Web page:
More and more enterprise focus is outside the bounded rationality of Coase’s transaction cost economics (TCE). The firms of the past were transactional by nature. Today, the firm is fast evolving to a interaction versus transaction model. This is called the knowledge-based view (KBV). The most valuable enterprise network structures are social. The network patterns have complex properties. The logic of the new firm is social. It’s the unique social networks and knowledge patterns that make it competitive in its markets.
This focus on external ecosystems and transorganizational knowledge networks is often orthogonal, at loggerheads with the traditional, rather introspective ‘organizational architecture.’
The IT infrastructure, development, and operations principles of the past and in the ‘Information Technology Infrastructure Library’ (ITIL) are oriented to stable, transaction-based equilibrium. They aren’t meeting the complex properties or requirements of transorganizational knowledge and social information management.
In working with the largest ERP vendors at the most senior levels, it’s obvious this fundamental shift, The Evolving Nature of the Firm -Enterprise Social Architectures and the rise of The Social Enterprise gives them heartburn.
The reflexive response, of course, is service oriented architectures (SOA) and rigid standards. SOA has been around for quite a long while. The transformation to social network-based benefits, advantages, competition and economics is new and growing exponentially. Innovative IP networks will also see sharp growth. Social networks are fast becoming the central underlying principle and platform. I.e., It’s The Human Network, “…where people decide what’s possible…” (Cisco)
It is impossible to model, engineer, deliver and optimize complex knowledge networks with conventional, linear BPR-style process tools or the ITIL transaction models. The linear ‘chain’ mentality is out. The ridiculous farce of knowledge management standards is waning, dying a slow, painful death.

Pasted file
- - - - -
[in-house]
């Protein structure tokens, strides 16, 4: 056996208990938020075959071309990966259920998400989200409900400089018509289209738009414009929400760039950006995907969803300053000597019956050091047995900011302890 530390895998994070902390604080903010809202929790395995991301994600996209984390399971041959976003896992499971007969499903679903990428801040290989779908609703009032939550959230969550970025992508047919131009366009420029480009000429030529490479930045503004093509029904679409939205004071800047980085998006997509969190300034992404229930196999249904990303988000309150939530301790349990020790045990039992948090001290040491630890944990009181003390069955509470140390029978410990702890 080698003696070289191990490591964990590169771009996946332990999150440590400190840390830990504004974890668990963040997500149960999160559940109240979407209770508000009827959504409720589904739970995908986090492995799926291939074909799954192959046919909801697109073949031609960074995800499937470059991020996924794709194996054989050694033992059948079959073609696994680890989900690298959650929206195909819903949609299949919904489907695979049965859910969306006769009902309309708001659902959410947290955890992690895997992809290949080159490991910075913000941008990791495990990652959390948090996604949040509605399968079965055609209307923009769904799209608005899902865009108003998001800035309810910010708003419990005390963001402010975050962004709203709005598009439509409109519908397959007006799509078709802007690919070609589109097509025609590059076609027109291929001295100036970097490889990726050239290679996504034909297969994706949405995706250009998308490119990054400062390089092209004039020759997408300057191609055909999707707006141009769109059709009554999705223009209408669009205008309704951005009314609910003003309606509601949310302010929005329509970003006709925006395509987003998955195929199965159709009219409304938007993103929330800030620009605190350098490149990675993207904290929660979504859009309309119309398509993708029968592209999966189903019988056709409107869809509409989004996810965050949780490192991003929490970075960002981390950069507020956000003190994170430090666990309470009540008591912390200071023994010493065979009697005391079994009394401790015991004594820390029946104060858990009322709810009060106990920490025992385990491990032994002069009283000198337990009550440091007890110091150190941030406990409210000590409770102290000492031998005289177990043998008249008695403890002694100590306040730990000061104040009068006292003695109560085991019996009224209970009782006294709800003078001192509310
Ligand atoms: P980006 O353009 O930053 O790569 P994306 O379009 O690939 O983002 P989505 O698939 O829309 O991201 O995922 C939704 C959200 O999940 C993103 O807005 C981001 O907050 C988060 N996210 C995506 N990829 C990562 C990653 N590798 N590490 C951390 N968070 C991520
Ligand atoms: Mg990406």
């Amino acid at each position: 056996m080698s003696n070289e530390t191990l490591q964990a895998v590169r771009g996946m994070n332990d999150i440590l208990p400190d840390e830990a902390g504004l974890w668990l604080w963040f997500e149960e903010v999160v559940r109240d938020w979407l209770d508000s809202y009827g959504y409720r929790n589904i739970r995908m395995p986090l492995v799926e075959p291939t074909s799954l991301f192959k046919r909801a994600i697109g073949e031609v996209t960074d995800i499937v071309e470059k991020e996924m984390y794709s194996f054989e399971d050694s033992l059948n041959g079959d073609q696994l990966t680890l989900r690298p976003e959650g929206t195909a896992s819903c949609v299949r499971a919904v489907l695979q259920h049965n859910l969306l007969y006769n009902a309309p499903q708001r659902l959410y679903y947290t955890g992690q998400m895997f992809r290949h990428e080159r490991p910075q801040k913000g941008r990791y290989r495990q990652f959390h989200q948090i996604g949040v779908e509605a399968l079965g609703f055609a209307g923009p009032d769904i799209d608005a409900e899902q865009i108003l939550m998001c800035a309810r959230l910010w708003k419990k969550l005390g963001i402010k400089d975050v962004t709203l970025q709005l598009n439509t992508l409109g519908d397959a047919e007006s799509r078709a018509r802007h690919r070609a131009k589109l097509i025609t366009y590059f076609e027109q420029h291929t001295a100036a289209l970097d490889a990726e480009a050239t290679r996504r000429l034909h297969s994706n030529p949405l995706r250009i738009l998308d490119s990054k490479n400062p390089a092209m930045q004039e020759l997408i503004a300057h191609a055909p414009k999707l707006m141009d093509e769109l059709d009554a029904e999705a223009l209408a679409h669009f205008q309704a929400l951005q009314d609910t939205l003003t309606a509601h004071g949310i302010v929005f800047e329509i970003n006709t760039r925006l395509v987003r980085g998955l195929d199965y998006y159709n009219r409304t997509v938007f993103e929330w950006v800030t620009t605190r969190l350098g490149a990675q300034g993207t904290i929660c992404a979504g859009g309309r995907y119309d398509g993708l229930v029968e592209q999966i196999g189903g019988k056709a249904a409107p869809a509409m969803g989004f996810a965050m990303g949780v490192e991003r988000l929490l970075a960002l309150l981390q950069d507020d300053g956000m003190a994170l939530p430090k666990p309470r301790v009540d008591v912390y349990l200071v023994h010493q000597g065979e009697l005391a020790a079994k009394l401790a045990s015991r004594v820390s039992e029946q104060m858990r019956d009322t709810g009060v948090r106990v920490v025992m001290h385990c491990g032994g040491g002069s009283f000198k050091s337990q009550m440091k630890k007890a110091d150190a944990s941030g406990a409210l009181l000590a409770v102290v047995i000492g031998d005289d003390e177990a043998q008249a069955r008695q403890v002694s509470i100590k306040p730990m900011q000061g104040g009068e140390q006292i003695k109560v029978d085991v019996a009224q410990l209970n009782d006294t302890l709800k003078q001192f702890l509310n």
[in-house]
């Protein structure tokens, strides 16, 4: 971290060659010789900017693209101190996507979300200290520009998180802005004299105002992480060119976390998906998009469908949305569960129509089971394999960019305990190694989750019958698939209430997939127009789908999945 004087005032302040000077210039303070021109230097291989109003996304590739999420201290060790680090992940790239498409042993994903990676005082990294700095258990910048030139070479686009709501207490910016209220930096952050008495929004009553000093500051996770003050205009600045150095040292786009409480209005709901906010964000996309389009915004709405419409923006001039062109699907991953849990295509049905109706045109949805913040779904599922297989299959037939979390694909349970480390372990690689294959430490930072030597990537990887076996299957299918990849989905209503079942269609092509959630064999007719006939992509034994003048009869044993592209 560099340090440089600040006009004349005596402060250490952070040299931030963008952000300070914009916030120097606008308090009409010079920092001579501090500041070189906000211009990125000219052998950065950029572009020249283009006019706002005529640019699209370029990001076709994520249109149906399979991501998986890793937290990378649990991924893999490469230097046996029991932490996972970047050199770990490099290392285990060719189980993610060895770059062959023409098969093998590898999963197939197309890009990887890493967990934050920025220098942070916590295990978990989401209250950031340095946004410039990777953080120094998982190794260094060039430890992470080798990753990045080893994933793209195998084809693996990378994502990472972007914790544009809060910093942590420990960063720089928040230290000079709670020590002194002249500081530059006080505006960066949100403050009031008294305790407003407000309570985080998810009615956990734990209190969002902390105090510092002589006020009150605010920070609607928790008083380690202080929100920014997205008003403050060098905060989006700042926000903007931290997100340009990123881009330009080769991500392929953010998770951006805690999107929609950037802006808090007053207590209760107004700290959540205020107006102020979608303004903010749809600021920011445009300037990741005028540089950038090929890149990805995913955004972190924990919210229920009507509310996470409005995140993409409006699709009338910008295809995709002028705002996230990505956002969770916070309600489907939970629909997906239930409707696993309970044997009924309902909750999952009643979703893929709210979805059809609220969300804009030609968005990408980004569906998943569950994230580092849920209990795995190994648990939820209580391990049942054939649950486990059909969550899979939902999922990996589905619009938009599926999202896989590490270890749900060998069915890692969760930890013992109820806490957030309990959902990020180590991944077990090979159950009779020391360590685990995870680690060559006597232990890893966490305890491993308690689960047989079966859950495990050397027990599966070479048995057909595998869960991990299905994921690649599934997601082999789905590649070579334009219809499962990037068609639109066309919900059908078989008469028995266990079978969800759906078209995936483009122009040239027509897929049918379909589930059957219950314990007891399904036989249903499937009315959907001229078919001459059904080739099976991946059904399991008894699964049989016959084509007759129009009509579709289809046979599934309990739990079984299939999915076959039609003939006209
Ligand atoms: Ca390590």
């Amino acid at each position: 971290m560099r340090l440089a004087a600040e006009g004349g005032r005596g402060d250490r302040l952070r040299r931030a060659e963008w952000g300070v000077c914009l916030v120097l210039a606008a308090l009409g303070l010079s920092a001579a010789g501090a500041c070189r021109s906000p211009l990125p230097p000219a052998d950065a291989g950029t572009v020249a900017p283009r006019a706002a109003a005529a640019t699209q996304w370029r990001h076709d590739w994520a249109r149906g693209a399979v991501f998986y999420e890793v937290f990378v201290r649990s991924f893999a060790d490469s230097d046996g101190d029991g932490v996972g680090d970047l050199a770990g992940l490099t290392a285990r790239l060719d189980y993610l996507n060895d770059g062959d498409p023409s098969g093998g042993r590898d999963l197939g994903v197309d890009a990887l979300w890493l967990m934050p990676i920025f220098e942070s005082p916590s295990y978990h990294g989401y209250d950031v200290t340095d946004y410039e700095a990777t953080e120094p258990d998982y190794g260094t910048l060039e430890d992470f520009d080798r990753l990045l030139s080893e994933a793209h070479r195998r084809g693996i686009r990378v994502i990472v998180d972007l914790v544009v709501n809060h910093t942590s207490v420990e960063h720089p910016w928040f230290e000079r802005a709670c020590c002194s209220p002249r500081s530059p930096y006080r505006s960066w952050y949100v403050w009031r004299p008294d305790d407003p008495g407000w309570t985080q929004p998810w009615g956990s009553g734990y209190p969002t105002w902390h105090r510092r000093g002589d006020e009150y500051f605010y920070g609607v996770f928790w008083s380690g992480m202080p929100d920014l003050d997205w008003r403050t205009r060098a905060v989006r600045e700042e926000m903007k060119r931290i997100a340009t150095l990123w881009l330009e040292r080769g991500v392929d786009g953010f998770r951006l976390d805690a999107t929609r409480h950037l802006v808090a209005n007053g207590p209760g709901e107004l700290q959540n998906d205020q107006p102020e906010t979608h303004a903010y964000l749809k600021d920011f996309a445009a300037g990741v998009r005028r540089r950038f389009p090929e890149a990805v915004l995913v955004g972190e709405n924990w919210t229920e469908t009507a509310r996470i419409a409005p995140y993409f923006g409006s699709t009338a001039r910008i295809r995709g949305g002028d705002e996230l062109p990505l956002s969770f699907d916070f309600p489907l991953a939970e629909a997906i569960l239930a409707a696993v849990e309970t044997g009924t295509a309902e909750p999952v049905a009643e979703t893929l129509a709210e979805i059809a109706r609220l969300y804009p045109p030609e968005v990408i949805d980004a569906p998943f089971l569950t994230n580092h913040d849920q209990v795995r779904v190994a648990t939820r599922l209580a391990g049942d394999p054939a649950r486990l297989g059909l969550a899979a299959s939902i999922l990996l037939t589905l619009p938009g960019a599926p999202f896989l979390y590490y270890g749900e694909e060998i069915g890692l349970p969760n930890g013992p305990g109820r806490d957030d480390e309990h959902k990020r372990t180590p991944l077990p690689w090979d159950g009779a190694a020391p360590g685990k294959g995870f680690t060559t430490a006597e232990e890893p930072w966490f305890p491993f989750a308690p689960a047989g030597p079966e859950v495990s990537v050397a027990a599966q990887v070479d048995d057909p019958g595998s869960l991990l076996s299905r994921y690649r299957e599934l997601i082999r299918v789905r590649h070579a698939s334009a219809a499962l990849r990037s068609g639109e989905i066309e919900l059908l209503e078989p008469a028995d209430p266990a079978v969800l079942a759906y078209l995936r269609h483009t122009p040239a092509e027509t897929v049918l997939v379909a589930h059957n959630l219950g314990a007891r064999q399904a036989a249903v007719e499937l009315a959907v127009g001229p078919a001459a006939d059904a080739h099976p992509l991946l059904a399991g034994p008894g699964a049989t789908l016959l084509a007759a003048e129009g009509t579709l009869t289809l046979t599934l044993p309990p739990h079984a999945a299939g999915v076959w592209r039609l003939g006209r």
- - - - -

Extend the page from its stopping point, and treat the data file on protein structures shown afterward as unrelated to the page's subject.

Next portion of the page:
Meanwhile, traditional process-oriented ERP systems, behind the firewall, are indeed very complicated needing very lengthy analysis, reductionism and linear modeling.
However, the new Enterprise Social Architectures (ESA) are complex network ecologies. They inhabit the white space within and across organizations. They are served not codified. They inhabit the cloud. The create the future. Users and consumerization determine implementations and standards.
Enterprise Social Architectures must be conceived, modeled and delivered using social network archetypes, kinetic visualizations and enterprise social network analysis (SNA). This approach achieves seamless business interoperability, security with openness, performance, reliability and above all, the law of increasing returns.
For example, because ‘organizational architecture’ is a structural mindset for the composition of governance, it is poorly suited to enterprise entities that are ungovernable by definition, such as complex business ecosystems.
Rather, complexity equips leaders with the logic to rapidly advance comprehension and optimization of critical business and organizational ecologies. The whole systems view and systems thinking have categorically and permanently replaced analytic reductionism as the core management archetype of the enterprise, business and government.
The ‘organizational structures’ of conventional IT by utility, use, advantage, standards and value are not fluid or dynamic. They help keep the lights on (KTLO) mostly. They are a cost center and necessary evil. They are central to the continuity, stability, predictability and equilibria of core operational activities of the firm.
The rise in social networks, complexity science and biological metaphors is symbiotic with conventional and future organizational patterns and ecologies. They optimizes and evolve the firm’s key business ecosystems such as peer production, crowdsourcing, transorganizational collaboration, edge-based innovation, prosumers, strategic diversity, intentional networks, intangible mastery and so forth and so on.
Faced with pernicious, circa 1990 KM Standards and obsolete process engineering these broad network patterns and ecologies wither and die w/in the structural confines of organizational architectures; they thrive and flourish in organizations fluent in complexity, systems thinking, social networks and consumerization.
The role of leadership in a complex network firm is coordination and cultivation, not organization, control, standards or architecture. The principles of benefits, advantages, intangibles are more complex. The new firm properties are more akin to biology, than the complicated characteristics of the relatively stable and uniform artifacts of enterprise infrastructure.
The great news is that comprehension, application and mastery of the complex network mindset is relatively easy. It’s because it has analogues in nature. It is something we all understand, yet have been trained for years to ignore in favor of analytical reductionism, empirical analysis and overbearing, linear process methods.
Coase’s seminal paper, “The Nature of the Firm,” was written in 1937. He received the Nobel Prize in ’91. Ronald Coase passed-away in October 2013 at 102. Interesting, now, in 2013, a deeper comprehension of networks and complexity, allows leaders to fundamentally rediscover the true ‘Nature’ of the Firm.